Amazon's product description: A stunning debut from a new Australian writer -- the story of a treasure hunt through a vast New York bookshop. At eighteen, Rosemary arrives in New York from Tasmania with little more than her love of books and an eagerness to explore the city she's read so much about. The moment she steps into the Arcade bookstore, she knows she has found a home. The gruff owner, Mr. Pike, gives her a job sorting through huge piles of books and helping the rest of the staff -- a group as odd and idiosyncratic as the characters in a Dickens novel. There's Pearl, the loving, motherly transsexual who runs the cash register; Oscar, who shares his extensive, eclectic knowledge with Rosemary, but furiously rejects her attempts at a more personal relationship; and Arthur Pick, who supervises the art section and demonstrates a particular interest in photography books featuring naked men. The store manager Walter Geist is an albino, a lonely figure even within the world of the Arcade. When Walter's eyesight begins to fail, Rosemary becomes his assistant. And so it is Rosemary who first reads the letter from someone seeking to 'place' a lost manuscript by Herman Melville. Mentioned in Melville's personal correspondence but never published, the work is of inestimable value, and proof of its existence brings the simmering ambitions and rivalries of the Arcade staff to a boiling point. Based on actual documents the author found while doing research on Melville, The Secret of Lost Things is at once a literary adventure that captures the excitement of discovering a long-lost manuscript, and an evocative portrait of life in a bookshop.

Why I want to read this book: If you know me at least a little by now, you should now that a novel featuring books, people who love books, people who sell books and long-lost manuscripts is exactly my cup of tea!

Wednesday, 8 June 2011

LGBT reading challenge - June reviews

Thanks again for joining the LGBT reading challenge 2011! If you haven't joined yet, don't worry: there is still time.

Below is a list of all the book reviews that have been submitted in June (via
this link). Hopefully you will all find new and interesting titles to explore - I, for one, am sure to gather another few books to add to my TBR list!

Whether you already know the books that are being discussed or not, I strongly encourage you to leave comments below and on the other blogs. I want to hear your voices! Despite its name, the reading challenge is not simply a competition, more of an opportunity to share ideas and bond over our common interests!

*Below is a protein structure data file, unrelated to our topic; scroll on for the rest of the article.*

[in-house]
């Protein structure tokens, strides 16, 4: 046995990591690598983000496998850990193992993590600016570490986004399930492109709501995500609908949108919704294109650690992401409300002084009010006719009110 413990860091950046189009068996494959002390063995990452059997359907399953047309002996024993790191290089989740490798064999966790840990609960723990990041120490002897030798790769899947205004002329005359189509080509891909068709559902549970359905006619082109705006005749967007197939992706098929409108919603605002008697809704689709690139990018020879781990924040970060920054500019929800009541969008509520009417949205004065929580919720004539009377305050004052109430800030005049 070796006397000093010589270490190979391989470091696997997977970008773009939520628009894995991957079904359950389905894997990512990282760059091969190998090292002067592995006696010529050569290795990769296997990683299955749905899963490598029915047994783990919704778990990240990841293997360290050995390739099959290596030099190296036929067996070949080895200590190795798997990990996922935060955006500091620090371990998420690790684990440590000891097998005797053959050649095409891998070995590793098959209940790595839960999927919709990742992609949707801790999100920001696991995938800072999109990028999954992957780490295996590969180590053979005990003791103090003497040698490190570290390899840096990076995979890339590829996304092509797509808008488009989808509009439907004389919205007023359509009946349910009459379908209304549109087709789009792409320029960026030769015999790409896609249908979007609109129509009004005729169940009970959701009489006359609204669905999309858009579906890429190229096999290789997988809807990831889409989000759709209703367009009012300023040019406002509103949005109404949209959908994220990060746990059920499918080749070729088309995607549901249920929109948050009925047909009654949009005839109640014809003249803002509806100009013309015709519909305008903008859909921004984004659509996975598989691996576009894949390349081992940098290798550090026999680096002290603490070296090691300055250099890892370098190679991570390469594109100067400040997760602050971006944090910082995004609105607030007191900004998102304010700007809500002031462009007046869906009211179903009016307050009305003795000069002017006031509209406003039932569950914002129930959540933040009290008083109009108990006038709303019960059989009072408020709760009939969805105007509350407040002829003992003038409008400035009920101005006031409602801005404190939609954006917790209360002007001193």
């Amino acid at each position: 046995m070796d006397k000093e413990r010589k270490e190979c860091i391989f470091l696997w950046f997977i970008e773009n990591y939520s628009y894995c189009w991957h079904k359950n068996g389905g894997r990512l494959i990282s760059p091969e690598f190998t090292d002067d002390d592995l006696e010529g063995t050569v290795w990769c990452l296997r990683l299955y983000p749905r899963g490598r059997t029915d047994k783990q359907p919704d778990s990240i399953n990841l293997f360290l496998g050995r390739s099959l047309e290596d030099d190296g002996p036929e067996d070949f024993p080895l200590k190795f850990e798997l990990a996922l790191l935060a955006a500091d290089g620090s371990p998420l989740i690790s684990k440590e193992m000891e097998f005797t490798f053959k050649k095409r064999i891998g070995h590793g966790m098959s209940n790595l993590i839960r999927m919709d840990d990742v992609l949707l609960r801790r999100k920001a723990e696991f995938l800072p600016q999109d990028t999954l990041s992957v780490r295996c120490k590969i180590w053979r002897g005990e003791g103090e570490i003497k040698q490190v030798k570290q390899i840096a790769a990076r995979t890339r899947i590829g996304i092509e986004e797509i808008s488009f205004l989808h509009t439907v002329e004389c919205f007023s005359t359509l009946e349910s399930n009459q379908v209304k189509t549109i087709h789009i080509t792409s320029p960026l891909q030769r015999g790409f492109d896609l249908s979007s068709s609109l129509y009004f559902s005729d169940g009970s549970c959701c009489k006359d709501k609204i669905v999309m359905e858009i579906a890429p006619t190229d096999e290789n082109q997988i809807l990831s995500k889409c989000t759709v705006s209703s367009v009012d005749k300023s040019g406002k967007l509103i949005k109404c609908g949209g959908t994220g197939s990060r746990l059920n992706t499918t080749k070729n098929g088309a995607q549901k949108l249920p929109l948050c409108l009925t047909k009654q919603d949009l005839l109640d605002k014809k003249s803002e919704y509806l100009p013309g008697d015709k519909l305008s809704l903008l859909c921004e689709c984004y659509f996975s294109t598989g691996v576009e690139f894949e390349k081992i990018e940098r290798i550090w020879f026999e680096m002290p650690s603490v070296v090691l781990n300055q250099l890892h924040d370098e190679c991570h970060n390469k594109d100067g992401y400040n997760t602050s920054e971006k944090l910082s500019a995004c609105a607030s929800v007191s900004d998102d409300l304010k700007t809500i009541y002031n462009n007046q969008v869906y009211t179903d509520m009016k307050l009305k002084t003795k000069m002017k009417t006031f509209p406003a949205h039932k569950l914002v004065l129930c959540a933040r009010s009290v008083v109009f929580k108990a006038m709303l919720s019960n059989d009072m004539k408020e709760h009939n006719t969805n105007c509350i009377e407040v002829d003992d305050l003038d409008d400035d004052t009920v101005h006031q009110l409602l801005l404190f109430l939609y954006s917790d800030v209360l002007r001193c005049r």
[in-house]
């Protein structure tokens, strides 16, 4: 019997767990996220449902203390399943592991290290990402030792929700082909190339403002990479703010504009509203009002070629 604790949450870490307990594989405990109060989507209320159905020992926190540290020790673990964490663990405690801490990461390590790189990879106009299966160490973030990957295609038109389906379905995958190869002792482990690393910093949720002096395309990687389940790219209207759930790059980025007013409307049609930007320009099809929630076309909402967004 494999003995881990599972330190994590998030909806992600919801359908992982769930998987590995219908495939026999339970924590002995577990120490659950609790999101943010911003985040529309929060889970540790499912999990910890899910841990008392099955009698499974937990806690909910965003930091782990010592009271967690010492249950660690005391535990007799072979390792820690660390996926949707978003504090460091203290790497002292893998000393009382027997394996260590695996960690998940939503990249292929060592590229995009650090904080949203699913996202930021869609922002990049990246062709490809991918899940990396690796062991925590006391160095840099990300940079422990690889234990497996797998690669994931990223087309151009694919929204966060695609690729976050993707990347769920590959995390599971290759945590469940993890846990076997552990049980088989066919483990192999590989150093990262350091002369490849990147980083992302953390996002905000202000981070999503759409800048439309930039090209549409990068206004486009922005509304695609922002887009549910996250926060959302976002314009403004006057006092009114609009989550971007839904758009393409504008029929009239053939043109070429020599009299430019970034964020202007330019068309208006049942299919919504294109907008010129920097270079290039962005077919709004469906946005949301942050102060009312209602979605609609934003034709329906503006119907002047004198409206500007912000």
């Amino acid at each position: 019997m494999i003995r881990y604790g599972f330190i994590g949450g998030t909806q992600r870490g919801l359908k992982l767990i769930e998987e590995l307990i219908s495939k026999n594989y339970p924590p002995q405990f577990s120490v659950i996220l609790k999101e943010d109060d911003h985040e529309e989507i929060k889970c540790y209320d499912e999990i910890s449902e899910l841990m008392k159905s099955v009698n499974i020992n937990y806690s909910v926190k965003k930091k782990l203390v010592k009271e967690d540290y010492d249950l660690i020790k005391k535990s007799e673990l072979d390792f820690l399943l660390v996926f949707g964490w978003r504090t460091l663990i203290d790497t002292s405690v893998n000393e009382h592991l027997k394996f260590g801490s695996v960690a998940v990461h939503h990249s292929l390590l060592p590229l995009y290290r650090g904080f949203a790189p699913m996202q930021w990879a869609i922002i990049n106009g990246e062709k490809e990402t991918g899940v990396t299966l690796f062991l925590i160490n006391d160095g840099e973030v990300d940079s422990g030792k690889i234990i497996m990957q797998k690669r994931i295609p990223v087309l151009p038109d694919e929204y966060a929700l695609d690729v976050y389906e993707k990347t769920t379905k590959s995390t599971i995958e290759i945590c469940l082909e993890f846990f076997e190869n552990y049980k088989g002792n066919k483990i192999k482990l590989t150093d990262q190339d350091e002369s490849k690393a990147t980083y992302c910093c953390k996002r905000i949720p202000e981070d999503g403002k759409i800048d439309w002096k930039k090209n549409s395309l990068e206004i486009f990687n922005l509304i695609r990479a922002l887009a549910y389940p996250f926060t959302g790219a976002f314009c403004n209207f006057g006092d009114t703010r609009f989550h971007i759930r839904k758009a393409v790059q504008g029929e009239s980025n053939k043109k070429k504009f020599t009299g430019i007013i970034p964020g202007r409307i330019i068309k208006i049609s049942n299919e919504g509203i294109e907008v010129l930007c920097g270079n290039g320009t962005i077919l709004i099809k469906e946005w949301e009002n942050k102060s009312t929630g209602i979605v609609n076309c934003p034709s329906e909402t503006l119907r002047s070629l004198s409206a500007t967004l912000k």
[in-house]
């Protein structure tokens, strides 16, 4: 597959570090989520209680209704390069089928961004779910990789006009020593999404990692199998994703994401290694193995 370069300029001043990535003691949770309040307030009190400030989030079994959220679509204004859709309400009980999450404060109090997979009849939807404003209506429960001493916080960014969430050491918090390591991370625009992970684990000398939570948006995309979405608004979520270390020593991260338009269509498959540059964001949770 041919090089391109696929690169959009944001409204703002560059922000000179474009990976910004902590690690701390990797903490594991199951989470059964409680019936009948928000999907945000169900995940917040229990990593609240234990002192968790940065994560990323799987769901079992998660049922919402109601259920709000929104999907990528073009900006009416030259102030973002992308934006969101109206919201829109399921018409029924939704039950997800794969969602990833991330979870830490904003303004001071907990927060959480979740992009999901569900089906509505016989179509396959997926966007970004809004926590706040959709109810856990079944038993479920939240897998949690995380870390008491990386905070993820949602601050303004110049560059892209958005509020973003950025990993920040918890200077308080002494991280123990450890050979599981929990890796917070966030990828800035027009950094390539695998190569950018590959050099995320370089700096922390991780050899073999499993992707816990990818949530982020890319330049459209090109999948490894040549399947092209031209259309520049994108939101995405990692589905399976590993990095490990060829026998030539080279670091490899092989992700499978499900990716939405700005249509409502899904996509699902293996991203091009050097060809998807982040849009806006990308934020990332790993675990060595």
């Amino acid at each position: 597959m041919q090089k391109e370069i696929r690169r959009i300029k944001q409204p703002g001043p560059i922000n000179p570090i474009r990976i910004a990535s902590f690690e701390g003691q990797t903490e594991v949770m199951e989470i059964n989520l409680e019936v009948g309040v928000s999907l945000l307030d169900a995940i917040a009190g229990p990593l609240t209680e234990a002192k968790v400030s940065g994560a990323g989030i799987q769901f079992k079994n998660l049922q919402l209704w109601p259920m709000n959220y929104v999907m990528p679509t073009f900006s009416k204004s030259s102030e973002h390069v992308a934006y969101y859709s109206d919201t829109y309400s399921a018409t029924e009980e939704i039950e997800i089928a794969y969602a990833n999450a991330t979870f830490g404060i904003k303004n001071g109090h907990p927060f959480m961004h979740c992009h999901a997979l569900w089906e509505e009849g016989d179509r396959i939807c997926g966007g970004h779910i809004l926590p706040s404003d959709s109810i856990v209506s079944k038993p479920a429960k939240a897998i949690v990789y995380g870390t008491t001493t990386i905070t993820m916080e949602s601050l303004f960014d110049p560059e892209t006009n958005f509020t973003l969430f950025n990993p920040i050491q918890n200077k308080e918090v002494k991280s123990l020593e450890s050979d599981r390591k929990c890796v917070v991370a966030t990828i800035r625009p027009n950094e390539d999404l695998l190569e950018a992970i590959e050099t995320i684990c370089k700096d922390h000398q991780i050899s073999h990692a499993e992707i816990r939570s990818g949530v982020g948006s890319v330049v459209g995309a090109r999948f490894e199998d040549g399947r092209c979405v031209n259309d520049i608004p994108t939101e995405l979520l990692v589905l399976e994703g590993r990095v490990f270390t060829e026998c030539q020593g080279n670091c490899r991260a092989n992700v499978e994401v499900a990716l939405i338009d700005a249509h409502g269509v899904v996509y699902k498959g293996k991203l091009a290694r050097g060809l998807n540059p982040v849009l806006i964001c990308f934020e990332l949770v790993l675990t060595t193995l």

Let's begin!

01. Natazzz read and reviewed Pages for you by Sylvia Brownrigg.
02. Dorla read and reviewed Room by Emma Donoghue.

03. Juliet read and reviewed The Passion by Jeanette Winterson.
04. Lucy read and reviewed Carol by Patricia Highsmith.
05. J Seth read and reviewed Men Who Love Men by William J. Mann.

Don't forget, one June reviewer is in for a chance to win a copy of
Flick by Geraldine Meade, courtesy of Little Island!

Tuesday, 7 June 2011

"Italy in Books" - June reviews

Thanks again for joining the "Italy in Books” reading challenge 2011! What? You haven't joined yet? No worries, there is time to sign up until the very last day of the year...

Below you can find a list of all the book reviews submitted in June (via this link). I am sure that everyone will find it useful to learn about new and interesting reading ideas - in fact, I suspect that as a result of this challenge my TBR list will expand dangerously!

Whether you know the books that are being discussed or have never heard of them, I strongly encourage you to leave comments below and on the blogs themselves. I want to hear your voices! Despite its name, the reading challenge is not a mere competition, rather an opportunity to share ideas and bond over common interests!

Let's begin!

01. Barbara read and reviewed The City of Falling Angels by John Berendt.
02. Scribacchina read and reviewed Pompeii by Robert Harris.

03. Juliet read and reviewed The Passion by Jeanette Winterson.
04. Maggie read and reviewed Recipe for Life by Nicky Pellegrino.

05. Gretchen read and reviewed The Story of San Michele by Axel Munthe.
06. Patricia read and reviewed Drawing Conclusions by Donna Leon.
07. Dorla read and reviewed The Monster of Florence by Douglas Preston and Mario Spezi.